I have an okay A/V receiver and 5.1 channel speaker setup but plan on upgrading in the future...so I'm not sure I can do a proper test at this time since everything that I've read says that if you don't have a top end A/V system and especially speakers, the HD audio is rather meaningless anyway because you won't hear a difference. For movies that I'm backing up now, regular DTS is certainly fine given my system but I just wanted them to be "good" for when I upgrade next month/year or whenever it is.

thx
This isn't accurate. If you have the equipment to support it, you DEFINITELY will notice the difference and that's across the board., regardless of whether it's the same content. I can immediately tell when I have a DTS HD-MA/Dolby TrueHD track on my receiver as opposed to a standard 5.1 track without even looking at the receiver or the BD.

You say you have an "OK 5.1 channel receiver." What exactly does that mean? How old is it? Make/Model? Does it support the HD audio formats?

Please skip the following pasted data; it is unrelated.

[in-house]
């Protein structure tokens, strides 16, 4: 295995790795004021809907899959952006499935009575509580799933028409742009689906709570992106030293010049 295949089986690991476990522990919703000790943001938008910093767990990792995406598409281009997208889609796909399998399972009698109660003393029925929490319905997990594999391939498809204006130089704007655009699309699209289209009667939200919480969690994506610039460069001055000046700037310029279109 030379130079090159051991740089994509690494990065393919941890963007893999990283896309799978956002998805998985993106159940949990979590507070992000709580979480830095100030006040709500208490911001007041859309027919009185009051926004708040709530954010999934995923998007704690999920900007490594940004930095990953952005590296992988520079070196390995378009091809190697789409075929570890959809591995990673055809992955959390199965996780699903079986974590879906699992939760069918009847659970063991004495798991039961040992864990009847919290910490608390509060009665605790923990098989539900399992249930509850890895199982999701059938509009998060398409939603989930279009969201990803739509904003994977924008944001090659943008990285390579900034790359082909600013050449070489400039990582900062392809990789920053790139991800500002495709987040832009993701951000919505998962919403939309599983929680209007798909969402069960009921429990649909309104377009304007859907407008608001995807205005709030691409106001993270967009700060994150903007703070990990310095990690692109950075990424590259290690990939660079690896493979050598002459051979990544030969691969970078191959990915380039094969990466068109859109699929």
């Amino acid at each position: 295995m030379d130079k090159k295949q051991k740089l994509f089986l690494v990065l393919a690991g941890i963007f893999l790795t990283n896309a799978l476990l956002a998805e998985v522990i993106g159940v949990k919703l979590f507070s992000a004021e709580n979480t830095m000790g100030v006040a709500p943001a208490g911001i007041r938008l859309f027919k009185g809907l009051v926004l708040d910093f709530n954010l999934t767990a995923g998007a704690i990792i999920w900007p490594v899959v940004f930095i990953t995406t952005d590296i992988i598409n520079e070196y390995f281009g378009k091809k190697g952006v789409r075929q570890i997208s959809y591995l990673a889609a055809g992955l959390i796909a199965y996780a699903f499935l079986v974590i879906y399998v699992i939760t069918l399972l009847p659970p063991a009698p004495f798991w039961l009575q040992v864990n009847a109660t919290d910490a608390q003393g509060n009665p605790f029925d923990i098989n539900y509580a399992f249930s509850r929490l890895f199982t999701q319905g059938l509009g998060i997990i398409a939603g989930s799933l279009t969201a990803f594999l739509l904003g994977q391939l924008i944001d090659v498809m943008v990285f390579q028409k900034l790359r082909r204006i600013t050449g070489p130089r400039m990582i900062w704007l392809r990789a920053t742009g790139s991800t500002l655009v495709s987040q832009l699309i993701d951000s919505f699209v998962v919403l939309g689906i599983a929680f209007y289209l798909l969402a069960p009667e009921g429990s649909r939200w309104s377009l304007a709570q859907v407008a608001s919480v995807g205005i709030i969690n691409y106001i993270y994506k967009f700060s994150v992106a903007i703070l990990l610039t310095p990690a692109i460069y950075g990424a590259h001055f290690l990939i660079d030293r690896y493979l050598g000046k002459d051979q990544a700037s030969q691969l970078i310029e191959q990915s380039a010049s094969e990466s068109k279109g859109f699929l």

Last edited by Captainhawk1; 02-05-2013 at 09:41 PM.
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Old 02-06-2013, 01:04 AM   #226
bmcelvan bmcelvan is offline
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Nov 2012
Default Thank you for the info Captain

Thanks for your input - Yes burning a BD-R single layer disc 25GB with main movie only. I just got my setup at costco a few months ago for what I perceived to be pretty cheap but am finding out I think was just a really good deal...Yamaha HTR-4065 (Which is the same thing as RX-V473) for around $279 and jbl cinema 500 5.1 speaker setup for $199.99. It fully supports the HD audio codecs and just about everything else I can think of.

So in your opinion, the lossless higher fidelity sound codecs sound much much better as compared to the lossy compressed versions to the point where they are a must have (when only using up an extra 1.5-3GB of space out of the 23.3GB) whereas the video only losing about 10-20% of bitrate won't be a noticeable factor at all?